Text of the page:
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Palestinian Students Hope Sea Waves Can Be New Power Source for Blockaded Gaza

Gaza's two million residents now receive only three to four hours of electricity per day, with schools, factories, hospitals and households affected

Reuters
Reuters
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Seagulls fly during a rainstorm over the Mediterranean Sea near the coast of Shati refugee camp in Gaza City, January 26, 2016.
Seagulls fly during a rainstorm over the Mediterranean Sea near the coast of Shati refugee camp in Gaza City, January 26, 2016.Credit: AP
Reuters
Reuters

As Gaza residents live on barely a few hours of power a day, four Palestinian engineering students are working on using sea waves to generate electricity. They say their idea aims to produce "clean and renewable energy that can fill the deficit, even with small (amounts)."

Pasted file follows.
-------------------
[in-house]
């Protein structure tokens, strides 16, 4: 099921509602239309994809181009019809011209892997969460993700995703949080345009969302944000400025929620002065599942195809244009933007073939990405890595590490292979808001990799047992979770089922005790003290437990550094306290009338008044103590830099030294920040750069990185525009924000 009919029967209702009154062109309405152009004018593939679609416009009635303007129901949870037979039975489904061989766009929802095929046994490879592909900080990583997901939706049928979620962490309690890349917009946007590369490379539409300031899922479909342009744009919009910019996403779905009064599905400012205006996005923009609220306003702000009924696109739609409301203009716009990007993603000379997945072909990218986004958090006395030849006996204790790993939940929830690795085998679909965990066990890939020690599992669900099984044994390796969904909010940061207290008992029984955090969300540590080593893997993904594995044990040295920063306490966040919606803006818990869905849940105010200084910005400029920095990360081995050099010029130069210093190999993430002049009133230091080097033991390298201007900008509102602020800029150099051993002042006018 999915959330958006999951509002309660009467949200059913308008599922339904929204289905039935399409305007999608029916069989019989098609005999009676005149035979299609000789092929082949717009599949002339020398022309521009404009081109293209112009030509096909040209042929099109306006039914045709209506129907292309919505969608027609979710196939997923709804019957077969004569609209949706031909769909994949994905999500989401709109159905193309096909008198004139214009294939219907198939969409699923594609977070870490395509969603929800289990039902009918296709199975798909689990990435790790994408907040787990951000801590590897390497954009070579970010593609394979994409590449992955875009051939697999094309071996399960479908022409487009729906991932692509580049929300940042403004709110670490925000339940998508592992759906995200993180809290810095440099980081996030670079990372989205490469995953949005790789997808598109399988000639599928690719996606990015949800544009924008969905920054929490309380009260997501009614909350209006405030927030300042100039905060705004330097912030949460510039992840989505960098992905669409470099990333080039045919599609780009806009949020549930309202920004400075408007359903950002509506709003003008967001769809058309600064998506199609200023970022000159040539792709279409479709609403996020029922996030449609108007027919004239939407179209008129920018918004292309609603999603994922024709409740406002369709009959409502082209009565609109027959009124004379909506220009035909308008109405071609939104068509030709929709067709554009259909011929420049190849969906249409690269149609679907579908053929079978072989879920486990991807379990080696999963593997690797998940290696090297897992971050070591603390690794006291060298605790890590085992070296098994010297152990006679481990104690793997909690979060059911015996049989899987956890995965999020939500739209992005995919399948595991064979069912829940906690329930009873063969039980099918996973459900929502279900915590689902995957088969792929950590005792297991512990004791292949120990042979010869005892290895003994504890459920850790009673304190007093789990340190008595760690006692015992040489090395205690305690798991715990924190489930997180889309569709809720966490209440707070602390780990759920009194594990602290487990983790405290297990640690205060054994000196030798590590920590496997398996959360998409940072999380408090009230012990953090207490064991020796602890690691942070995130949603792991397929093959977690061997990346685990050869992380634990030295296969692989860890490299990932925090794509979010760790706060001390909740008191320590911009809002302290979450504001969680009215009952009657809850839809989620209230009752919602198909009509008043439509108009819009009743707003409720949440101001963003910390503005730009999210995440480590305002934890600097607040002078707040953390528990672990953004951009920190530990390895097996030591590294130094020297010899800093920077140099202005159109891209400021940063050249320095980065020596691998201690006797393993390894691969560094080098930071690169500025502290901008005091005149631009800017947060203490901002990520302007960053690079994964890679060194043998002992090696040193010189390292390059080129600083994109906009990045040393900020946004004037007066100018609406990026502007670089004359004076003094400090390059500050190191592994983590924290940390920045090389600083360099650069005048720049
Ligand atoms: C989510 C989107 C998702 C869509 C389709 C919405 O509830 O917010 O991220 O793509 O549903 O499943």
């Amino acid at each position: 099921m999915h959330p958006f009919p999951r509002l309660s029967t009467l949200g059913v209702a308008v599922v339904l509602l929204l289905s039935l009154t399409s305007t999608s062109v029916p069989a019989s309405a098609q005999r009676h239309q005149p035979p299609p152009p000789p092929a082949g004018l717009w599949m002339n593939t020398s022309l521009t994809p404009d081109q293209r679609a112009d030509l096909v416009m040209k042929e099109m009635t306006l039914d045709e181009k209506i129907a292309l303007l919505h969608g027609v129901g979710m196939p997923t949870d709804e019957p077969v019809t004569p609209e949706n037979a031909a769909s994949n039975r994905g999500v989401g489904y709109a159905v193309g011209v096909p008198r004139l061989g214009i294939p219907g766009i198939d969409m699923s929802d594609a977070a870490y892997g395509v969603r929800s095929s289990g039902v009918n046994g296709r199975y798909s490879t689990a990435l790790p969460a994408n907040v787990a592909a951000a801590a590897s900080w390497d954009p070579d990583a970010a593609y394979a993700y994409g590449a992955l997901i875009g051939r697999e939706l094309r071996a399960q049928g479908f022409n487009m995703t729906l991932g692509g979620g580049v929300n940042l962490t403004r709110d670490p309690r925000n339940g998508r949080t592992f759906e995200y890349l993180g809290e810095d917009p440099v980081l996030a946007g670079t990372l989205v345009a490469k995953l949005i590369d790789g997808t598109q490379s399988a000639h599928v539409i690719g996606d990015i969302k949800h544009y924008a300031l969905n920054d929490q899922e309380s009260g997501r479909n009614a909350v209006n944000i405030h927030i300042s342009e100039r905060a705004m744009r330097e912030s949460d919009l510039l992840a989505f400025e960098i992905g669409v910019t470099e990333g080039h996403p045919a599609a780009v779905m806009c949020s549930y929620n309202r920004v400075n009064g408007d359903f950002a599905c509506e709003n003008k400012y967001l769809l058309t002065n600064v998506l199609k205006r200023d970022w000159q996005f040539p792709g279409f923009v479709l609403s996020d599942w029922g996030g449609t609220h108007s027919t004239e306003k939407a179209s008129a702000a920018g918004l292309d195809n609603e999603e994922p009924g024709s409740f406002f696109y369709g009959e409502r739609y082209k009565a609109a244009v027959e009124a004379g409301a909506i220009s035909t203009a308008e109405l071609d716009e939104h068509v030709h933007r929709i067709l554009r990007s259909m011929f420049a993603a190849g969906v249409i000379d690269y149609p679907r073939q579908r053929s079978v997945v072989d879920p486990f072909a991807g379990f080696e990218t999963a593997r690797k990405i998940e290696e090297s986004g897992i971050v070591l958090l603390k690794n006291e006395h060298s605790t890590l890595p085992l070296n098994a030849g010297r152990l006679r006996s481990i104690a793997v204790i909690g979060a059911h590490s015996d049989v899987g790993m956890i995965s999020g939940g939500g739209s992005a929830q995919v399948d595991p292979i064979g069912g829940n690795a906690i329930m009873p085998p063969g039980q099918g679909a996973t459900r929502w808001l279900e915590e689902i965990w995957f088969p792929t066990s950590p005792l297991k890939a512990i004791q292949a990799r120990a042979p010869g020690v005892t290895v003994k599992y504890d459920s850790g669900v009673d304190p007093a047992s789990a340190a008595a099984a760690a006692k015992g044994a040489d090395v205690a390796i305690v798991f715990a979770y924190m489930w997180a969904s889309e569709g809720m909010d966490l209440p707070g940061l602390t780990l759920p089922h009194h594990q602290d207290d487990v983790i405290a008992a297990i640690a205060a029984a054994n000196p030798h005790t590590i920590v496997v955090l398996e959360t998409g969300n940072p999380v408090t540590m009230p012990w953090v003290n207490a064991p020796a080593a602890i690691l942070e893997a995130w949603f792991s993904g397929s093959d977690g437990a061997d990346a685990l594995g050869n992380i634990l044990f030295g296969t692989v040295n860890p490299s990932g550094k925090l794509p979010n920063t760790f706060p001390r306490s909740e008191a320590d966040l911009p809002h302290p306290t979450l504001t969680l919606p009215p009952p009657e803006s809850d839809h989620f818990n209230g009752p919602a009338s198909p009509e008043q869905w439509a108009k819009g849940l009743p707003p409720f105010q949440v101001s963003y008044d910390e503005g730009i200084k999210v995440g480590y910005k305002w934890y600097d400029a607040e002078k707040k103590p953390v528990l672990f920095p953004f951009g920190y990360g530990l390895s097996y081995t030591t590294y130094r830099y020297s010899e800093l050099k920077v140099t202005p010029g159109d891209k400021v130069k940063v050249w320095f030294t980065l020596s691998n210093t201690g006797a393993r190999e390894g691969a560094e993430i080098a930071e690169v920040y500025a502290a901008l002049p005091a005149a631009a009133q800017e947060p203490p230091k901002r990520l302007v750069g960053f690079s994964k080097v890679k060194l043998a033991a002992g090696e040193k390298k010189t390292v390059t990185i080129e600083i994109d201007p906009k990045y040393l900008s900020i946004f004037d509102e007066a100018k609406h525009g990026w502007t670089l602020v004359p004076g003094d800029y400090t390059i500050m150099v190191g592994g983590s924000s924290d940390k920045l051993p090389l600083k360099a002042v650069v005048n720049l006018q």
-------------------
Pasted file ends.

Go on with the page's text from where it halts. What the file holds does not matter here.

Gaza's two million residents now receive only three to four hours of electricity per day, with schools, factories, hospitals and households affected.

For the group of engineering students, the idea of using energy from the sea to generate electricity started out as a graduation project.

"It succeeded which gave us a push to continue with the project," said Haitham Mushtaha, one of the students involved. But the tough living conditions in the strip have taken toll on the ambitious project.

Some of the materials that the students needed were not available in local markets so they had to rework parts of old machines and even build some tools from scratch, student Mahmoud Murad said.

"This of course affected the efficiency, in a way that the efficiency of the tools used is not the same as the efficiency of a new tool," he added.

Gaza has been controlled since 2007 by the Islamist group Hamas. Israel and Egypt, citing security concerns, maintain a de facto blockade on the impoverished coastal enclave. The electricity Gaza gets from Israel, Egypt and a local power plant remains under half the estimated 600 megawatts that would satisfy daily needs.

At night, Gaza is pitch black, with no street lights or electricity in most homes. The noise of generators can be heard from some factories and wealthier households, but most cannot afford to run diesel generators 20 hours a day.

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